Mike Golic On Why The NCAA’s Name, Image, And Likeness Rule Allowing Athletes To Cash In Is A No-Brainer

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Ryan Kaji is reportedly the highest-paid YouTuber, earning $29.5 million last year to go with an estimated $200 million in branded merchandise. Ryan is 9. And he’s become an “unboxing” multi-millionaire thanks to parents who are willing to hand their children an iPhone so they can watch The Bachelor. 

In the same year, the NCAA raked in $165.2 million dollars in revenue from its television and marketing rights fees alone, none of which went in the pockets of people generating the cash. Legally at least.

In review, a 9-year-old made hundreds of millions more last year than the 176,000 student athletes who compete on the Division 1 level.

This is not an easy problem to fix, but the NCAA is finally starting to budge by maybe possibly allowing its athletes to cash in on their name, image and likeness (NIL) as early as July 1.

We sat down with the ever-rational Mike Golic who offered his take on the landscape shift in college athletics and he is bullish on the NIL proposal.

“I never agreed with the schools paying them, because now you’re talking about them becoming employees. That opens up a whole other can of worms.

The NIL—name, image, and likeness—I do like. That way someone else is paying it. The school isn’t paying it, so someone else could foot the bill for it. People say it could make things unbalanced. Tell me they’re not that way right now!

Name me after Alabama, Ohio State, Clemson, go! You’re probably going to name 10, 11, 12 teams that are next. And then a whole other group. We’re already very, very top heavy right now. “

Golic then used Fresno State basketball twins (and leading scorers) Hanna and Haley Cavinder as an example, who have amassed 2.9 million TikTok followers, and who have “almost as big of an influence in terms of value as Trevor Lawrence,” according to Blake Lawrence, CEO of the marketing firm Opendorse.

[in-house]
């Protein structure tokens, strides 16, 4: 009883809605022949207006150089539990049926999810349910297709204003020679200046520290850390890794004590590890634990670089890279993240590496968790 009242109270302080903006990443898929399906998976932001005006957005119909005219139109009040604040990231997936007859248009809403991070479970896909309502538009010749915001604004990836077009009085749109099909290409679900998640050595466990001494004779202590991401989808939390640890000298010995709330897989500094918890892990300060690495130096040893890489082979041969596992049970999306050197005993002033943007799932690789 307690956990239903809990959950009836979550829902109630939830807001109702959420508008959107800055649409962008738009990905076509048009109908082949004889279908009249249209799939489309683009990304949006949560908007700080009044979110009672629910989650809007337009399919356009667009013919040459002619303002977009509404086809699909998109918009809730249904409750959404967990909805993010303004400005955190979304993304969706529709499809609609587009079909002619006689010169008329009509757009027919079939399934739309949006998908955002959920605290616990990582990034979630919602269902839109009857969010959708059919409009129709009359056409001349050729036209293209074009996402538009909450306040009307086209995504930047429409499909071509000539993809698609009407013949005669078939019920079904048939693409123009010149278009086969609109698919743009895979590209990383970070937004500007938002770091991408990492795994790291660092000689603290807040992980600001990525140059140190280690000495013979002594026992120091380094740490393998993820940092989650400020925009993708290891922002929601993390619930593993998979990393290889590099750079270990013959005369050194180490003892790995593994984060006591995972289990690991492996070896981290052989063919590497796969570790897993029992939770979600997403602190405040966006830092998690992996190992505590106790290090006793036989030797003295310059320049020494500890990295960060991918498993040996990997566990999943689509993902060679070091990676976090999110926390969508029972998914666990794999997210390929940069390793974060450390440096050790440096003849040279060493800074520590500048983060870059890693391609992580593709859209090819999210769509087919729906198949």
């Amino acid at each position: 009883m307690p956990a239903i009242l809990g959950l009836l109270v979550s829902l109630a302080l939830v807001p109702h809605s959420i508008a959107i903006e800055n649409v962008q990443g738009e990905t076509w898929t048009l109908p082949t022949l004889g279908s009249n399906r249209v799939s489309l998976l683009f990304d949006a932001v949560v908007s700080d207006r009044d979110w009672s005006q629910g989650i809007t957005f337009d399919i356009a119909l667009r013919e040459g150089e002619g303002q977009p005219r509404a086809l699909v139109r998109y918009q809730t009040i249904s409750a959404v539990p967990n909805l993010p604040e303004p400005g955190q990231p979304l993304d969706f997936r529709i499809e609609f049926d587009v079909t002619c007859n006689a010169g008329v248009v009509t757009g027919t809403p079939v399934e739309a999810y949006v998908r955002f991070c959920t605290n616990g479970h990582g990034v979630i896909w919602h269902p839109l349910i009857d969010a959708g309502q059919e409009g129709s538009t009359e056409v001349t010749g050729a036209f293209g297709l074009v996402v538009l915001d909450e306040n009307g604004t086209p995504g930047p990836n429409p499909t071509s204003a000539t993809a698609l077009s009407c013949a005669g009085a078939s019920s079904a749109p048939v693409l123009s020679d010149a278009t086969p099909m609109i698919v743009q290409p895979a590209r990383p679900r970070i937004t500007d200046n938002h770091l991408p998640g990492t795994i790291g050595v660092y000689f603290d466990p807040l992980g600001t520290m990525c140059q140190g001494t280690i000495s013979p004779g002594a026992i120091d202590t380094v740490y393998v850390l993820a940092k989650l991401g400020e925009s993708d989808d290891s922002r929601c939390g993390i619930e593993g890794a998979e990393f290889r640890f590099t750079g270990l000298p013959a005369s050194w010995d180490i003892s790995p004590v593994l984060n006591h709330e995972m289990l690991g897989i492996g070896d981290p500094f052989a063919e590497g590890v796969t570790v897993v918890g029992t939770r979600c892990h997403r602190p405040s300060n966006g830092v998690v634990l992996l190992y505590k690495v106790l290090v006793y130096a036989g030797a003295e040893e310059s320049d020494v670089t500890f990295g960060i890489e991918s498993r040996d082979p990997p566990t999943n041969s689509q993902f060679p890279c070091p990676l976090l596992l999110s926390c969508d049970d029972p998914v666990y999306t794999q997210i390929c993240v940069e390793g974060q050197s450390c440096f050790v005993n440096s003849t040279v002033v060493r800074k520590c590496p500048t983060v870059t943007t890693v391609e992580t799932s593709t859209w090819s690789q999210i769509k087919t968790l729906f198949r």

“I just saw a great story about two young ladies, sisters on the Fresno State basketball team, and they have millions of followers. And they’re in the whole TikTok generation. They could be making an estimated hundreds of thousands of dollars. And they even said, ‘We’re not good enough to go pro.’ This is a chance for us right now to make some money.

So a lot of people sit there and think it will only be the Trevor Lawrence’s of the world. Not true. These 5’6” sister basketball players…they would be making collectively, the one group that figured it out, as much as Trevor Lawrence could be making. So, why not let these men and women make some money off that?”

Expected changes to NIL could earn them up to $500,000 collectively annually, according to ESPN.

Alabama’s governor is the most recent leader to sign her state’s NIL bill into law, which will go into effect starting July 1. Athletes from six SEC schools in four different states — Alabama, Florida, Georgia* and Mississippi — are now on track to be allowed to start cashing in on their notoriety in a variety of ways starting in July.

But, of course, the NCAA continues to sit on its mountain of Benjamins.

Of course, there are no solutions, only tradeoffs. A Sports Illustrated piece details the underbelly of the NIL legislation, with 150 platforms rushing to set up lucrative contracts, some partnering with schools while also offering athletes at those schools a marketplace to strike NIL deals: “There are a lot of hustlers out there.”

Check out our entire interview with Golic (and AEW star Christian Cage) below:

Subscribe and listen to the Endless Hustle below, and follow us on Twitter @Endless__Hustle.

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Matt’s love of writing was born during a sixth grade assembly when it was announced that his essay titled “Why Drugs Are Bad” had taken first prize in D.A.R.E.’s grade-wide contest. The anti-drug people gave him a $50 savings bond for his brave contribution to crime-fighting, and upon the bond’s maturity 10 years later, he used it to buy his very first bag of marijuana.